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Valentinian III (July 2, 419, Ravenna - March 16, 455, Rome), Western Roman Emperor (424 to 455). He was born as the only son of Constantius III and Galla Placidia, daughter of the emperor Theodosius. He was elevated as Caesar on October 23, 424 in Constantinople, and after a brief war in Italy, was installed as Emperor of the West in Rome on October 23, 425.
He was only six years of age when he received the title of Augustus, and during his minority the conduct of affairs was in the hands of first his mother, then after 433, Aetius. His reign is marked by the dismemberment of the Western Empire; the conquest of the province of Africa by the Vandals in 439; the final abandonment of Britain in 446; the loss of great portions of Spain and Gaul, in which the barbarians had established themselves; and the ravaging of Sicily and of the western coasts of the Mediterranean Sea by the fleets of Genseric.
As a set-off against these calamities there was the great victory of Aetius over Attila in 451 near Chalons, and his successful campaigns against the Visigoths in southern Gaul (426, 429, 436), and against various invaders on the Rhine and Danube (428-31).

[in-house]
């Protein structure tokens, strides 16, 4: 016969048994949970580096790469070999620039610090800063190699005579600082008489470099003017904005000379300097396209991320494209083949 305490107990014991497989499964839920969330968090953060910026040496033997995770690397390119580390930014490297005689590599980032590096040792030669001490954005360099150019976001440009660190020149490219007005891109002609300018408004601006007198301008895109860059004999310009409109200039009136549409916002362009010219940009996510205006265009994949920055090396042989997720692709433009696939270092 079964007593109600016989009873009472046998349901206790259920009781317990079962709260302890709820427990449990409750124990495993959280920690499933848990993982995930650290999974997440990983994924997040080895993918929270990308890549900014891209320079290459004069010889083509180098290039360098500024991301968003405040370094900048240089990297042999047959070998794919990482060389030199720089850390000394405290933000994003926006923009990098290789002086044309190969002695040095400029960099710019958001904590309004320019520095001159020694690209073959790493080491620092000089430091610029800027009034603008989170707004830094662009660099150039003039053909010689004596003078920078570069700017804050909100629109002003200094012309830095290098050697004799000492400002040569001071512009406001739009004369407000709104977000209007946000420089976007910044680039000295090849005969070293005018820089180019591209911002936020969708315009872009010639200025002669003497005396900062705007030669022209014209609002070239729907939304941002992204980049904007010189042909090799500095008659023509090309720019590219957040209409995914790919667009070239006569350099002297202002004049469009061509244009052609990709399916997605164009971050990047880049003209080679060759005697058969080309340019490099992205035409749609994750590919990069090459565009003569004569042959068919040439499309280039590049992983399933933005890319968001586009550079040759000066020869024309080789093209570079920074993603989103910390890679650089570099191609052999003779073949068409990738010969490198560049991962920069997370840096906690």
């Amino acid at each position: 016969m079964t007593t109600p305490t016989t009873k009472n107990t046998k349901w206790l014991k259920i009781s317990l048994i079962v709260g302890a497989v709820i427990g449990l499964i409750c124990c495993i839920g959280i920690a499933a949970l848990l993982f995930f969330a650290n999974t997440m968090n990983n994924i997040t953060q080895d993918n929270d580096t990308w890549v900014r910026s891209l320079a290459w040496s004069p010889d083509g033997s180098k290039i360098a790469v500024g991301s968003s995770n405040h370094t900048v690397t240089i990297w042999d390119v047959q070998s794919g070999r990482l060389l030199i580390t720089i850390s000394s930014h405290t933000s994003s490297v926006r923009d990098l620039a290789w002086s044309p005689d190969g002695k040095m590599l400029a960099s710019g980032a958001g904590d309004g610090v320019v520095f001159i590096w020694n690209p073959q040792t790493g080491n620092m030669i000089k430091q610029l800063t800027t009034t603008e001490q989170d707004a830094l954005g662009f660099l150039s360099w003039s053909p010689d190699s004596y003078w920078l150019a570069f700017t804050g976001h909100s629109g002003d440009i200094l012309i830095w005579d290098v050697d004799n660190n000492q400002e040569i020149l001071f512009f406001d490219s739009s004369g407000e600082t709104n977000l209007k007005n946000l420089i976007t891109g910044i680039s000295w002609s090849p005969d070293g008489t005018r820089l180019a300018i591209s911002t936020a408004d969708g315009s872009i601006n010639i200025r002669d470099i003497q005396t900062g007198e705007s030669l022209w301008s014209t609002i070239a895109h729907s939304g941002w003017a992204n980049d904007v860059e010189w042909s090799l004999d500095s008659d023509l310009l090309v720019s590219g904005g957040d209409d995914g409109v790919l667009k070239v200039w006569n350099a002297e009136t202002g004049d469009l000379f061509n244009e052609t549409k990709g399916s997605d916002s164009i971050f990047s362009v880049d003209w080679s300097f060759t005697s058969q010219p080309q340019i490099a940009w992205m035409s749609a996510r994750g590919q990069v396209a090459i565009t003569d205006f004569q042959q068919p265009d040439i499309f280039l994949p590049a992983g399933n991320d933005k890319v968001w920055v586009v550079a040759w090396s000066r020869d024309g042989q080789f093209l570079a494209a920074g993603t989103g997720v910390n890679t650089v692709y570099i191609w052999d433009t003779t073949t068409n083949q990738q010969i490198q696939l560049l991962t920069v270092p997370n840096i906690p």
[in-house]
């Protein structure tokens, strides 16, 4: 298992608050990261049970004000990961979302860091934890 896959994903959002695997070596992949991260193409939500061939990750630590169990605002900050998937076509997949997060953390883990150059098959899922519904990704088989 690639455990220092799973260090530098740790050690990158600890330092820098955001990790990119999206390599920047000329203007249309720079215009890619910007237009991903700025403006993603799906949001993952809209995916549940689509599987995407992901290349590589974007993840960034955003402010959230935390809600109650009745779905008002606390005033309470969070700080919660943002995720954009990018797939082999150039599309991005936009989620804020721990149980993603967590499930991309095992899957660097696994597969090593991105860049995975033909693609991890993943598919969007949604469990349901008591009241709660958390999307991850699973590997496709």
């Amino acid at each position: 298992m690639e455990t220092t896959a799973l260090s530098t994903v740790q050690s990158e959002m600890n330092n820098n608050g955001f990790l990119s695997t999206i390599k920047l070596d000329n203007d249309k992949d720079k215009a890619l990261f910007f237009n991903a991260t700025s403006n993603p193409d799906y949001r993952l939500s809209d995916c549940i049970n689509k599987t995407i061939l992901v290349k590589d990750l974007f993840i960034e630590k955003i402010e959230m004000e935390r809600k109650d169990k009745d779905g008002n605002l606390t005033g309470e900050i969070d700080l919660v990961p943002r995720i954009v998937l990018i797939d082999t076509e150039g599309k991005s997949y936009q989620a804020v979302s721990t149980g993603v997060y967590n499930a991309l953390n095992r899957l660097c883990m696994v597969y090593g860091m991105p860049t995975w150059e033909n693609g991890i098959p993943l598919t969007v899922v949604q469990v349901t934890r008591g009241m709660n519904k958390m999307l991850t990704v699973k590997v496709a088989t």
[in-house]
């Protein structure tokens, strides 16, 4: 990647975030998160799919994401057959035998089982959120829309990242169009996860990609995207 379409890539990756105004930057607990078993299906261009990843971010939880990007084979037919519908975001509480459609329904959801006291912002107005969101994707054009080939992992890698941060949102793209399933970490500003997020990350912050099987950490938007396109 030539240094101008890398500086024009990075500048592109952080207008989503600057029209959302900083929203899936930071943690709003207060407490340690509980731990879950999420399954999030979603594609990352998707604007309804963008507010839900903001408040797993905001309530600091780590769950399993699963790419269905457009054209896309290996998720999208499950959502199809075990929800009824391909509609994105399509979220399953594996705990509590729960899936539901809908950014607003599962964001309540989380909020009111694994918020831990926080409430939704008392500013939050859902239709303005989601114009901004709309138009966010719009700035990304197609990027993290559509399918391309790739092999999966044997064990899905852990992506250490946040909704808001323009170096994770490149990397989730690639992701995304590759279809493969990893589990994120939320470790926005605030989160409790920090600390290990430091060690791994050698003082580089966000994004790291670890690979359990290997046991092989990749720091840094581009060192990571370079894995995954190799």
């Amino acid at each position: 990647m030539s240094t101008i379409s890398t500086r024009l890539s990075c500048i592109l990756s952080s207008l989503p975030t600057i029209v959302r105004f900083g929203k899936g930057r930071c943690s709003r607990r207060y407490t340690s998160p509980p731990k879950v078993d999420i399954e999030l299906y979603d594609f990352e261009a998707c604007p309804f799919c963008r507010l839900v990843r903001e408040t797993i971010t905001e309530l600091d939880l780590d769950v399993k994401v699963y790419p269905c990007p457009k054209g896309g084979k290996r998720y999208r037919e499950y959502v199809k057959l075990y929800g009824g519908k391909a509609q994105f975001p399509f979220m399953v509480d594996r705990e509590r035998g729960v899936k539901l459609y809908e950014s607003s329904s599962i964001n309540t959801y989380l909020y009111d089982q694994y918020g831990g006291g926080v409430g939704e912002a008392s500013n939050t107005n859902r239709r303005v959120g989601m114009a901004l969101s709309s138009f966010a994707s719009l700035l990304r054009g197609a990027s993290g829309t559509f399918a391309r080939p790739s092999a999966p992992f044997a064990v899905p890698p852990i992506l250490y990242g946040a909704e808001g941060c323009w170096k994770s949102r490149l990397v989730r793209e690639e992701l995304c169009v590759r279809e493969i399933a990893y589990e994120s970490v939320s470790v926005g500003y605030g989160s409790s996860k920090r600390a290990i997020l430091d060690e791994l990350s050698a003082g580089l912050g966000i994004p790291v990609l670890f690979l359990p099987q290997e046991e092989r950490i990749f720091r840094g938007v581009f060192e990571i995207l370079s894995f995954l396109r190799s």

The burden of taxation became more and more intolerable as the power of Rome decreased, and the loyalty of her remaining provinces was seriously impaired in consequence. Ravenna was Valentinian's usual residence; but he fled to Rome on the approach of Attila, who, after ravaging the north of Italy, died in the following year (453).
In 454 Aetius, between whose son and a daughter of the emperor a marriage had been arranged, was treacherously murdered by Valentinian. On March 16 of the following year, however, the emperor himself was assassinated by two of the barbarian followers of Aetius. He not merely lacked the ability to govern the empire in a time of crisis, but aggravated its dangers by his self-indulgence and vindictiveness.
Our chief original sources for the reign of Valentinian III are Prosper's Chronicles, Jordanes whose Gothic History was written in the 6th century, and the poet Sidonius Apollinaris. A modern secondary source is Oost, Galla Placidia Augusta (Chicago: University Press, 1968).
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